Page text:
“I have heard that charge made, even by some Americans. I do not know. But there is a slavery that no legislation can abolish,—the slavery of caste. That, like all the slaveries on earth, is a double bondage. And what a bondage it is which compels a community, in order to preserve its established tyrannies, to walk behind the rest of the intelligent world! What a bondage is that which incites a people to adopt a system of social and civil distinctions, possessing all the enormities and none of the advantages of those systems which Europe is learning to despise! This system, moreover, is only kept up by a flourish of weapons. We have here what you may call an armed aristocracy. The class over which these instruments of main force are held is chosen for its servility, ignorance, and cowardice; hence, indolence in the ruling class. When a man’s social or civil standing is not dependent on his knowing how to read, he is not likely to become a scholar.”
“Of coze,” said Aurora, with a pensive respiration, “I thing id is doze climade,” and the apothecary stopped, as a man should who finds himself unloading large philosophy in a little parlor.
“I thing, me, dey hought to pud doze quadroon’ free?” It was Clotilde who spoke, ending with the rising inflection to indicate the tentative character of this daringly premature declaration.
Frowenfeld did not answer hastily.
“The quadroons,” said he, “want a great deal more than mere free papers can secure them. Emancipation before the law, though it may be a right which man has no right to withhold, is to them little more than a mockery until they achieve emancipation in the minds and good will of the people—’the people,’ did I say? I mean the ruling class.” He stopped again. One must inevitably feel a little silly, setting up tenpins for ladies who are too polite, even if able, to bowl them down.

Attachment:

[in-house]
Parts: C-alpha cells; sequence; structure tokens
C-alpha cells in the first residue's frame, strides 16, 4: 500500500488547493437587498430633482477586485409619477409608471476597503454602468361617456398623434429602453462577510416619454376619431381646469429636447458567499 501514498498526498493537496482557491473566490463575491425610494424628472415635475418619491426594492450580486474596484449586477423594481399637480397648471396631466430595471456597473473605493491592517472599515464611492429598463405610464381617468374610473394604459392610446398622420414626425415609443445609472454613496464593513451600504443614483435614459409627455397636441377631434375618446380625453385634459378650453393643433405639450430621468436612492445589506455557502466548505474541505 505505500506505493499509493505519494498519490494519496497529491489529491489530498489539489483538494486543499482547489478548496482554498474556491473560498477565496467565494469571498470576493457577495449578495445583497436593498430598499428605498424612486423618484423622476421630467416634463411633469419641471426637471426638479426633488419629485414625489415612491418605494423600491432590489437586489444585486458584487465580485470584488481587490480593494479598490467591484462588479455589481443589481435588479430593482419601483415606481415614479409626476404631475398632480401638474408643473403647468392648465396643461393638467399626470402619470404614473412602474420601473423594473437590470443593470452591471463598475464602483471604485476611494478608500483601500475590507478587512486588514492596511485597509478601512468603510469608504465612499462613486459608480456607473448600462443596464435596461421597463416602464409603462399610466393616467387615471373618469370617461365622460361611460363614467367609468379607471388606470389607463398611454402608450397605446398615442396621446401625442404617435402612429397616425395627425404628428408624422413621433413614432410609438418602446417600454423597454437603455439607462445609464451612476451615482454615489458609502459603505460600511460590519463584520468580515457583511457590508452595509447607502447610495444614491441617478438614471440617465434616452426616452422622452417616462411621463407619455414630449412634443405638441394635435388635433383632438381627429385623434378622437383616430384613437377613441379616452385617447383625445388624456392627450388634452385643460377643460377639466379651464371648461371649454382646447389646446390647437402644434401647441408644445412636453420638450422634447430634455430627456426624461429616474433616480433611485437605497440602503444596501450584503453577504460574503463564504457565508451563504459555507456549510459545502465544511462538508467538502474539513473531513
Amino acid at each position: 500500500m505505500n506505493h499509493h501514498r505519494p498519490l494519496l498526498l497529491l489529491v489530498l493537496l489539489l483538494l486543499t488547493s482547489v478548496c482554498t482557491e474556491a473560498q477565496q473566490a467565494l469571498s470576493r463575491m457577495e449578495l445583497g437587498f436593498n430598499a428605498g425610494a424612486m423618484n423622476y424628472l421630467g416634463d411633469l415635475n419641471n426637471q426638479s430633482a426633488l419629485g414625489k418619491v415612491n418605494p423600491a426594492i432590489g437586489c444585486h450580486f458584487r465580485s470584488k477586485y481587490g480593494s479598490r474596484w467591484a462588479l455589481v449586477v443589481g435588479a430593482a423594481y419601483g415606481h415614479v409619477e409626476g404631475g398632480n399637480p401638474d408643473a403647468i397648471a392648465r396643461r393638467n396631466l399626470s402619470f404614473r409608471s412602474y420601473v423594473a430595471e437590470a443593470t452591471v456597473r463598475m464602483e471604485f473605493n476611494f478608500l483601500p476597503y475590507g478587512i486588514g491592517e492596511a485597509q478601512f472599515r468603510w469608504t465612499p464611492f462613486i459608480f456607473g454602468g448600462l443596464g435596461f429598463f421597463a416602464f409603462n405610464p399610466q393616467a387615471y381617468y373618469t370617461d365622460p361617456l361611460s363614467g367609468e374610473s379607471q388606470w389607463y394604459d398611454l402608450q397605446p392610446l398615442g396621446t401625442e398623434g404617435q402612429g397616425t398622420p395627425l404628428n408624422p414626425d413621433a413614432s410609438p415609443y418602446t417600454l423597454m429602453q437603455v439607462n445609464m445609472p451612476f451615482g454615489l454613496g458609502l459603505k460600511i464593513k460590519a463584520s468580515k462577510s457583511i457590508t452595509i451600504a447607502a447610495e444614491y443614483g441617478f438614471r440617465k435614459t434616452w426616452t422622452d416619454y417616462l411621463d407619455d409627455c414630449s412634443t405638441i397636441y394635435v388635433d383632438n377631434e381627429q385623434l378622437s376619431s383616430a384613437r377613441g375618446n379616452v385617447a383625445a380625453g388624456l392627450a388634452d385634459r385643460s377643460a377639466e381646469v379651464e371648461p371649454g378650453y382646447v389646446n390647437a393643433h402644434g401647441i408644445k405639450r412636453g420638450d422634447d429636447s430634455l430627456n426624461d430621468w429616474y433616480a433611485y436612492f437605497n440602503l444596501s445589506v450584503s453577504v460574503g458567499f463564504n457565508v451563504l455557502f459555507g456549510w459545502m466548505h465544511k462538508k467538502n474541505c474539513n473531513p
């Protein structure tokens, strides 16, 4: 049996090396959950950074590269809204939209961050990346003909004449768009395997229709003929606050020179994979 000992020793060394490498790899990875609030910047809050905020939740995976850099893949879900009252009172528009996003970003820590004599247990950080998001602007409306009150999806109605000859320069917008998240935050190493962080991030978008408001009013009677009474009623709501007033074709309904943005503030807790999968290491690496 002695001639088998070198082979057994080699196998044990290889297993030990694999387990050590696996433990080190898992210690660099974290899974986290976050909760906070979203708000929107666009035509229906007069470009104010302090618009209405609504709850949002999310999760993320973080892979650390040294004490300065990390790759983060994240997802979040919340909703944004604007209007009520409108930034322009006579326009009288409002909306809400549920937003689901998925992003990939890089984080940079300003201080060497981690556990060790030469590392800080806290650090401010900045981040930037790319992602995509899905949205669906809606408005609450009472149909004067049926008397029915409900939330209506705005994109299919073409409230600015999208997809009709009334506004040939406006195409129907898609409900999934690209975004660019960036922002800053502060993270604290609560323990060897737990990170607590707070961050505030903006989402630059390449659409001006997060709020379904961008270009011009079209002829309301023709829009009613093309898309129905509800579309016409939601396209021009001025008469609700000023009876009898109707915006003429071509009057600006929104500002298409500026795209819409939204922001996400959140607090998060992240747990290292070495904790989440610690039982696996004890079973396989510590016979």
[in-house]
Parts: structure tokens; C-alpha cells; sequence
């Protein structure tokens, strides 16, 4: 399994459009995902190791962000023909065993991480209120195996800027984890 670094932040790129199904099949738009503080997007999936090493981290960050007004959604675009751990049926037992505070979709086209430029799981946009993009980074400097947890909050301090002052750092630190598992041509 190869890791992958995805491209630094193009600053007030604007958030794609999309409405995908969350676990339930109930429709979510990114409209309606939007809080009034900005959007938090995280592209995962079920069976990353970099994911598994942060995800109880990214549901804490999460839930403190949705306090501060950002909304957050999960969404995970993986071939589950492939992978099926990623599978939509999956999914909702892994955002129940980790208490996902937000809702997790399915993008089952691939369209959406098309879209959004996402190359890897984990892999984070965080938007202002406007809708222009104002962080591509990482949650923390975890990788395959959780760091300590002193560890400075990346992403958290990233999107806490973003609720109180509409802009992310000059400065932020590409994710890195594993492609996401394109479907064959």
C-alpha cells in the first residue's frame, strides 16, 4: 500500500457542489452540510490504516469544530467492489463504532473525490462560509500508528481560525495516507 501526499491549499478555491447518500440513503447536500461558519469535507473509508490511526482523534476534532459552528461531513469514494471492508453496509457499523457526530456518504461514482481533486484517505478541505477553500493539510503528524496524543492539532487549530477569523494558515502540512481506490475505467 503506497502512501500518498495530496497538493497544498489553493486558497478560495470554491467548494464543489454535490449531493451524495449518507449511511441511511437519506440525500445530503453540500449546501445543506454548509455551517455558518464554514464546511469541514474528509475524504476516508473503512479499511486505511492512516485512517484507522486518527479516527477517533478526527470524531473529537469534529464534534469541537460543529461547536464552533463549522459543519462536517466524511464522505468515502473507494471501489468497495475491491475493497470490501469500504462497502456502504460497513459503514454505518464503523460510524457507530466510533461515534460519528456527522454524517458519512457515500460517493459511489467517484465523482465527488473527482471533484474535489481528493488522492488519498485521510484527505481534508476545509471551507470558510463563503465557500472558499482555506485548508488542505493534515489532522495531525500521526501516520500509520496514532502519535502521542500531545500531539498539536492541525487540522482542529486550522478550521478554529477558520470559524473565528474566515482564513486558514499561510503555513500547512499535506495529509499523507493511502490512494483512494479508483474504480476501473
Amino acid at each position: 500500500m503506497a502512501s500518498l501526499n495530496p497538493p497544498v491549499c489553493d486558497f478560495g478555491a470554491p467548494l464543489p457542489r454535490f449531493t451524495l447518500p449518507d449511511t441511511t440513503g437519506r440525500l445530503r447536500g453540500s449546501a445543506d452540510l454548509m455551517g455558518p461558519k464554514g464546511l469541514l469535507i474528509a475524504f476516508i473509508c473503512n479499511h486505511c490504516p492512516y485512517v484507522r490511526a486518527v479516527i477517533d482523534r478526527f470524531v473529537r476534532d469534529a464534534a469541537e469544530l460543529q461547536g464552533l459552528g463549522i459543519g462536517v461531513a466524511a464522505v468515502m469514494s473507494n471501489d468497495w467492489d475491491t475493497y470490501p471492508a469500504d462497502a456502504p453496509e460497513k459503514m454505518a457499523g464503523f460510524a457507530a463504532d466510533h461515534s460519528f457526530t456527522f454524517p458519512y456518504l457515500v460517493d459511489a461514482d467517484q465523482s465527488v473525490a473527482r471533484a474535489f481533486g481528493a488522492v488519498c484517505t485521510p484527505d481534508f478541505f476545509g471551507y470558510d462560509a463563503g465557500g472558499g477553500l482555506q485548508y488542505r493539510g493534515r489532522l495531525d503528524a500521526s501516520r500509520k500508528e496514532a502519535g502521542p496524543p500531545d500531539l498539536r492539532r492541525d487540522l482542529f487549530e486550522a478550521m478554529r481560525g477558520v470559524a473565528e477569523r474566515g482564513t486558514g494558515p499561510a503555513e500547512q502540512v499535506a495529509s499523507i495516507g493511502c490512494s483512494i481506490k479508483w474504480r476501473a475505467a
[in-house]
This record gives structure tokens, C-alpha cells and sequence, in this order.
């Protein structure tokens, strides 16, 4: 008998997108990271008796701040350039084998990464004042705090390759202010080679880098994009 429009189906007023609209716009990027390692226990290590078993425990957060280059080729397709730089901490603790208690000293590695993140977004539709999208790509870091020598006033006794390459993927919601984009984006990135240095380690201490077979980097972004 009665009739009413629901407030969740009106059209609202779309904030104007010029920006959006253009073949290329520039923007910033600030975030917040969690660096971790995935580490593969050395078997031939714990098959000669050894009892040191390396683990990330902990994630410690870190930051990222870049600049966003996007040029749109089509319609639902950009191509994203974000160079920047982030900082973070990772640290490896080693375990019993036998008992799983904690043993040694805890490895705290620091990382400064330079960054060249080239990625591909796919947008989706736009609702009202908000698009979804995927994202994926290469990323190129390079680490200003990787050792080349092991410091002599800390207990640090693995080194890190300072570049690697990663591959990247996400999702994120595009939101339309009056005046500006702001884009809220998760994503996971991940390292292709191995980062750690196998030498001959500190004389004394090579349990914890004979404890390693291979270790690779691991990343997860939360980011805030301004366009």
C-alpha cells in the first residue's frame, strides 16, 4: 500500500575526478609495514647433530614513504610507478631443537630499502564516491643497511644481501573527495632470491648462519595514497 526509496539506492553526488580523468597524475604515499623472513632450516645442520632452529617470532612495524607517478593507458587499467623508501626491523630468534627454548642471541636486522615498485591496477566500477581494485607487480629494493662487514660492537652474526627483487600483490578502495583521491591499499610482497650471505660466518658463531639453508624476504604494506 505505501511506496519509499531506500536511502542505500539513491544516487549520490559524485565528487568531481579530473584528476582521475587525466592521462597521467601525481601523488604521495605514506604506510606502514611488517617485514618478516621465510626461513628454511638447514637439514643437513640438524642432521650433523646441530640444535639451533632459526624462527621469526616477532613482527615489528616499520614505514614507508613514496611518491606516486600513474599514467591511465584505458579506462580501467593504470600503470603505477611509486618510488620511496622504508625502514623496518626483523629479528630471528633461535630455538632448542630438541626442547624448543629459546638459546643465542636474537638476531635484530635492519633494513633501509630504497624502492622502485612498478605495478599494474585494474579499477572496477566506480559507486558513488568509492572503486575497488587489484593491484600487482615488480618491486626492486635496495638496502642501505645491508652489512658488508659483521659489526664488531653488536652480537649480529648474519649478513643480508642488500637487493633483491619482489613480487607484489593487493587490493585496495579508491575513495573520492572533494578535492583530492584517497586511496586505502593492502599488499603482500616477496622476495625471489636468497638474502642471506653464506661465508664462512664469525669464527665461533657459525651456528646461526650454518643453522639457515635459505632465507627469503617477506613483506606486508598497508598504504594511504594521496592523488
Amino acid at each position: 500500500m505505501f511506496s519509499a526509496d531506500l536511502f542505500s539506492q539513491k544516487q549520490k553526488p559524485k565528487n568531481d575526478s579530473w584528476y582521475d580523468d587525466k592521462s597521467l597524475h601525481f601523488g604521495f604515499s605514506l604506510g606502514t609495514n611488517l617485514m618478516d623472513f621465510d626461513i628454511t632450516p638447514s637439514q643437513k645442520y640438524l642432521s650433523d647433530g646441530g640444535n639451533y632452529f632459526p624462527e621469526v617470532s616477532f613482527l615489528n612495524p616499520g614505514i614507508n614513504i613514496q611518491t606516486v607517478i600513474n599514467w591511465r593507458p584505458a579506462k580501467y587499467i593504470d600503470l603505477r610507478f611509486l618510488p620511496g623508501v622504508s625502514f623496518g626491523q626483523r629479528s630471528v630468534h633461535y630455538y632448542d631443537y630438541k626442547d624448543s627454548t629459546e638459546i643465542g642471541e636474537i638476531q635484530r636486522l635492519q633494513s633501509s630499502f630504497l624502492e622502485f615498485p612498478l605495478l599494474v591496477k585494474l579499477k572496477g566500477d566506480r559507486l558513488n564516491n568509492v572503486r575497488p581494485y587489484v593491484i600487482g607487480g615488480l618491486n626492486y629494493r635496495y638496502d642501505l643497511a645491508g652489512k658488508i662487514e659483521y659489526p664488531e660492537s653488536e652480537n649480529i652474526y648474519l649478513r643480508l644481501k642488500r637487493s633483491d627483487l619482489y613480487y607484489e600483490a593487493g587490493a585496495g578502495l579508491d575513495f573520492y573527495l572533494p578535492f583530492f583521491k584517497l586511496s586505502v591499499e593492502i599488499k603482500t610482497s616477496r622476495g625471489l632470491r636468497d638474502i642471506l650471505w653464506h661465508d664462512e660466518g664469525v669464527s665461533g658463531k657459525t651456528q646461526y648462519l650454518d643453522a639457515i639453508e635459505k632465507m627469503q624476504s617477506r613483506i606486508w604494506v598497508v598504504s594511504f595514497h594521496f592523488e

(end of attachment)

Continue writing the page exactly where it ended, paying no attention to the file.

Aurora and the visitor began to speak simultaneously; both apologized, and Aurora said:
“‘Sieur Frowenfel’, w’en I was a lill girl,”—and Frowenfeld knew that he was going to hear the story of Palmyre. Clotilde moved, with the obvious intention to mend the fire. Aurora asked, in French, why she did not call the cook to do it, and Frowenfeld said, “Let me,”—threw on some wood, and took a seat nearer Clotilde. Aurora had the floor.
AURORA AS A HISTORIAN
Alas! the phonograph was invented three-quarters of a century too late. If type could entrap one-half the pretty oddities of Aurora’s speech,—the arch, the pathetic, the grave, the earnest, the matter-of-fact, the ecstatic tones of her voice,—nay, could it but reproduce the movement of her hands, the eloquence of her eyes, or the shapings of her mouth,—ah! but type—even the phonograph—is such an inadequate thing! Sometimes she laughed; sometimes Clotilde, unexpectedly to herself, joined her; and twice or thrice she provoked a similar demonstration from the ox-like apothecary,—to her own intense amusement. Sometimes she shook her head in solemn scorn; and, when Frowenfeld, at a certain point where Palmyre’s fate locked hands for a time with that of Bras-Coupe, asked a fervid question concerning that strange personage, tears leaped into her eyes, as she said: